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17 arrested as Ethiopian Israelis protest cop’s clearing

Fights between police and demonstrators break out in Tel Aviv’s Rabin Square, streets blocked in response to dropped charges against policeman who beat soldier

Stuart Winer is a breaking news editor at The Times of Israel.

Ethiopians of Israeli descent protest  police brutality and their mistreatment in Israeli society, Tel Aviv, June 3, 2015. (Flash90)
Ethiopians of Israeli descent protest police brutality and their mistreatment in Israeli society, Tel Aviv, June 3, 2015. (Flash90)

Hundreds of Ethiopian Israelis demonstrated in Tel Aviv on Monday against the closure of an investigation against a policeman who was videotaped beating a uniformed Ethiopian-Israeli soldier.

Seventeen protesters were arrested after clashes broke out between demonstrators and some of the 700 policemen stationed near Rabin Square in the center of the city, in a repeat of a violent melee that erupted between Ethiopian-Israeli protesters and police almost two months ago.

Scenes on TV showed riot police pushing into crowds of people, and several arrests being made.

The protest came after Attorney General Yehuda Weinstein decided to end the investigation earlier this month against a police officer who was filmed beating Israel Defense Forces soldier Damas Pakada in April.

Weinstein made his decision on the grounds that it was the soldier who had provoked the clash, and the attorney general also cleared the officer of any racist motive for his actions.

Earlier Monday, around 350 protesters blocked Kaplan Street, a main artery in the city. One man was arrested as police battled to prevent the demonstrators from blocking additional streets in the area.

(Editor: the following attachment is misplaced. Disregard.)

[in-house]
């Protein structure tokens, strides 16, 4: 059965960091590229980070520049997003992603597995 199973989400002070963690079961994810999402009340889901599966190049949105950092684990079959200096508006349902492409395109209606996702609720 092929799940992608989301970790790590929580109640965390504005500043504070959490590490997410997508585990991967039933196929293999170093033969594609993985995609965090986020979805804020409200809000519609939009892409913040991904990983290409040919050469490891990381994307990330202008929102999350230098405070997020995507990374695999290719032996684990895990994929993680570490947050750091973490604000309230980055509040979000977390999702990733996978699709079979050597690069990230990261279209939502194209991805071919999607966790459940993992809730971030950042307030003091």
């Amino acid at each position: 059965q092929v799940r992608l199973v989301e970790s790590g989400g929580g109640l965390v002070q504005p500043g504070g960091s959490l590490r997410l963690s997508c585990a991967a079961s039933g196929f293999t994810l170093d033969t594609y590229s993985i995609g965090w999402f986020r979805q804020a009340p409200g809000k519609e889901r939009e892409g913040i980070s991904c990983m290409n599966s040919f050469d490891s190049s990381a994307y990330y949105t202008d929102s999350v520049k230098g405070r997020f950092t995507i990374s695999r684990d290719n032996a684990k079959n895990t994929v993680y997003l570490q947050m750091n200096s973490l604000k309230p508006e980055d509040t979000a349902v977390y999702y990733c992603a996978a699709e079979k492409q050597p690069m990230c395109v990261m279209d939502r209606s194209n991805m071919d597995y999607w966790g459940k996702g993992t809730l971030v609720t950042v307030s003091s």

Exit ramps from the Ayalon Highway leading to the Hashalom Junction were also briefly blocked.

The video clip of Pakada being beaten sparked a wave of protests from members of the Ethiopian-Israeli community and revived long-dormant accusations of ongoing institutional racism.

The protest was the most violent episode since a May 3 protest, also at Rabin Square, which saw Tel Aviv briefly transferred into a war zone, as police and protesters held running battles.

At least 41 people were injured in the hours-long melee, which saw protesters hurl rocks at police and officers respond with stun grenades and water cannons.

Following that protest, Pakada met with Prime Minister Benjamin Netanyahu and Israel Police Commissioner Yohanan Danino, who apologized on behalf of the police for the attack against him and vowed to combat racism.

Weinstein said the police officer who assaulted Pakada wouldn’t be charged and his case would be left in the hands of the Israel Police disciplinary board. The policeman was suspended from the force shortly after the April 27 incident.

Pakada’s lawyer said the AG’s decision to drop the charges was “bizarre” and “full of internal contradictions,” and vowed to appeal.

Weinstein’s decision came after both the state prosecutor and the Police Internal Investigations Department recommended that charges against the policeman be dropped.

Last month, Pakada filed a lawsuit at the Tel Aviv magistrate’s court against the Israel Police “and its institutionalized racism and violence” and sued for NIS 390,000 ($100,000) in damages and compensation for legal fees.

The officer has said he was just doing his job and rebuffed charges of racism.

 

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